DES MOINES — Rep. Bobby Kaufmann doesn’t find it surprising that people make the connection between him and his predecessor in the Iowa House — former Rep. Jeff Kaufmann.

However, the 27-year-old Republican from Wilton makes it clear that he and his dad, who served 10 years in the House, aren’t the same person.

“The association is not a bad thing,” the younger Kaufmann said shortly after being sworn in Monday.  “But we’re two different people. We think alike a lot, but we’re not afraid to disagree.”

Although a freshman lawmaker, Kaufmann is a bit more seasoned that his classmates.

It’s not only the familiarity that he absorbed before his father left the Iowa Legislature to seek a seat on the Cedar County Board of Supervisors. It’s also the firsthand experience he gained serving as his father’s clerk.

“Having been a clerk for six years, I know the process to actually bring a bill to fruition,” the younger Kaufmann said.

In those six years, Kaufmann learned more than the legislative process.

“I remember as a clerk in 2004, not knowing where the rooms are,” he said. “So the smallest of things, knowing where to go, who to talk to and what to do, I find very helpful.”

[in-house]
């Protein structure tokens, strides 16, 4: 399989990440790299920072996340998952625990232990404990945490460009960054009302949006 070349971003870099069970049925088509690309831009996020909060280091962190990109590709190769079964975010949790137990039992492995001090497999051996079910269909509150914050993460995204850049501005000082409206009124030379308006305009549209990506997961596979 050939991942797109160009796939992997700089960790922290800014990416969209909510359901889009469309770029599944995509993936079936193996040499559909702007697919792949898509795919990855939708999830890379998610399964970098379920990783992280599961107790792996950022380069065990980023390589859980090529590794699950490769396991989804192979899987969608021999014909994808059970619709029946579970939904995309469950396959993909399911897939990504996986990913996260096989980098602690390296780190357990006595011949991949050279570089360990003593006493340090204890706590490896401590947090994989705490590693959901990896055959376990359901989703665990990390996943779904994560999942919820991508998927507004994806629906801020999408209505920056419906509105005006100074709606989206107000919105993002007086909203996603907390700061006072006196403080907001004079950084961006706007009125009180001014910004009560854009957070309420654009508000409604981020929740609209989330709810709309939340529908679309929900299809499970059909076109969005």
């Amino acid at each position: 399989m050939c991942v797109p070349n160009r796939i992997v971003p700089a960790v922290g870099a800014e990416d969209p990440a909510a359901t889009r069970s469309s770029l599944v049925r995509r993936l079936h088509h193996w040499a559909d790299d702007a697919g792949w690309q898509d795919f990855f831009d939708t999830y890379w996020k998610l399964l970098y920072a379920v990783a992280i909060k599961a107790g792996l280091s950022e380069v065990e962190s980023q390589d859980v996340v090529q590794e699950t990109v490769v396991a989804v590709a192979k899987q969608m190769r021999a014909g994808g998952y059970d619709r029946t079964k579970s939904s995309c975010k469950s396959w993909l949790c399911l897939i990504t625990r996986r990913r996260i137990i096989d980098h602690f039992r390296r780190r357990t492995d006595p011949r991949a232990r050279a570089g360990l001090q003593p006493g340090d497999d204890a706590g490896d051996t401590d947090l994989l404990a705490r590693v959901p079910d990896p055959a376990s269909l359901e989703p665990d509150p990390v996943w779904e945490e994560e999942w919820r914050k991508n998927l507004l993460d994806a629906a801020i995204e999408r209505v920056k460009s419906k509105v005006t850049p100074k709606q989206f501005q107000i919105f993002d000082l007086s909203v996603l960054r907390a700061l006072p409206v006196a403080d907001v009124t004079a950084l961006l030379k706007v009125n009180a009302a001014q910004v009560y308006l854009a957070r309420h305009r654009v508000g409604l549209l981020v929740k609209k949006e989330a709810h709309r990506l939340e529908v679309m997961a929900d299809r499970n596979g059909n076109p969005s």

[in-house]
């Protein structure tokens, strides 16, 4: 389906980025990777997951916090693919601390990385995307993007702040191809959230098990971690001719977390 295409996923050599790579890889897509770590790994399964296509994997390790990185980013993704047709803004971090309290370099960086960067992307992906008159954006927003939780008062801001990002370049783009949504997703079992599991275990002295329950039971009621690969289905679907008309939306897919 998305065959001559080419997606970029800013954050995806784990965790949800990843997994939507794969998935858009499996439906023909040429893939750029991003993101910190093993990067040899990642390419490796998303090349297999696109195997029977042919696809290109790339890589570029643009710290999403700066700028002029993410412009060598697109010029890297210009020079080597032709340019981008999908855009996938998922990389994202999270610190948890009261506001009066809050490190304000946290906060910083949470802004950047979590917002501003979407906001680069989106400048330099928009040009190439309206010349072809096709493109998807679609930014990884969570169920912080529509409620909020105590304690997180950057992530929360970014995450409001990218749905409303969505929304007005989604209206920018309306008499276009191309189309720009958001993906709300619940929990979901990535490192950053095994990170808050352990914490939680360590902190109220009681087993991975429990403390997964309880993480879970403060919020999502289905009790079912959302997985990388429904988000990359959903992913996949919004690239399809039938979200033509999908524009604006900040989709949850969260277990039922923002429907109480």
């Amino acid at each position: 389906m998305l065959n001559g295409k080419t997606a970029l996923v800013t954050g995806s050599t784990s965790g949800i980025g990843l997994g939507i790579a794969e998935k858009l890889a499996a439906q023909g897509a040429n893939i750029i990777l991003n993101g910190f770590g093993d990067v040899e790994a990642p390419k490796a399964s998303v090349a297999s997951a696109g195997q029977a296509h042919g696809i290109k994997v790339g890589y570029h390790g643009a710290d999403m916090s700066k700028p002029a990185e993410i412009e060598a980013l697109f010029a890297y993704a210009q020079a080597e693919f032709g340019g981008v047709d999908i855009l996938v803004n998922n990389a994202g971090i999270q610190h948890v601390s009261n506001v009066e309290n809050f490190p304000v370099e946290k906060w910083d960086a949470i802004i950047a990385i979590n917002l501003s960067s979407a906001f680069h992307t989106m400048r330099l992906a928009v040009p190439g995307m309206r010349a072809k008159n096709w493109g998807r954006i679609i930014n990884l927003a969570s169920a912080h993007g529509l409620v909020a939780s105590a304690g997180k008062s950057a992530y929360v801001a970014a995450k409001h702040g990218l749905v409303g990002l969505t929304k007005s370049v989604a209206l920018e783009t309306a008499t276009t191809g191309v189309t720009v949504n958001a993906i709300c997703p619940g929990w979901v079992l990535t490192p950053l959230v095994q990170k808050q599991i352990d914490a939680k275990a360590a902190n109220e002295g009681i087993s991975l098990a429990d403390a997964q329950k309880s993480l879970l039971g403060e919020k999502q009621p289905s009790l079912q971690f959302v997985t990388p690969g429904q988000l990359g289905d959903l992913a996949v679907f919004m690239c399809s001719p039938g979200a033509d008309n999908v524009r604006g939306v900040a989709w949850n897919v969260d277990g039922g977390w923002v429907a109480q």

Overall, the experience as a clerk is an advantage “because I know the process to bring something out of committee, through funnel week and have it come to fruition as a bill,” Kaufmann said.

Kaufmann said he was “battle-tested” during a campaign that included personal attacks, but has put that behind him with the start of the legislative session.

“I’ve had everything thrown at me possible, but maintained my composure and my positive outlook. I take the skills I learned from being attacked, and I can apply them up here, ably handling things up here,” he said.

His goals are “real property tax reform,” education reform and budget stewardship, Kaufmann aid.

Also, Kaufmann, who raises cattle, sheep and hogs as well as operates construction and recycling businesses, has been appointed by Ag Committee Chairman Pat Grassley, R-New Hartford, to head the Young Farmer Commission.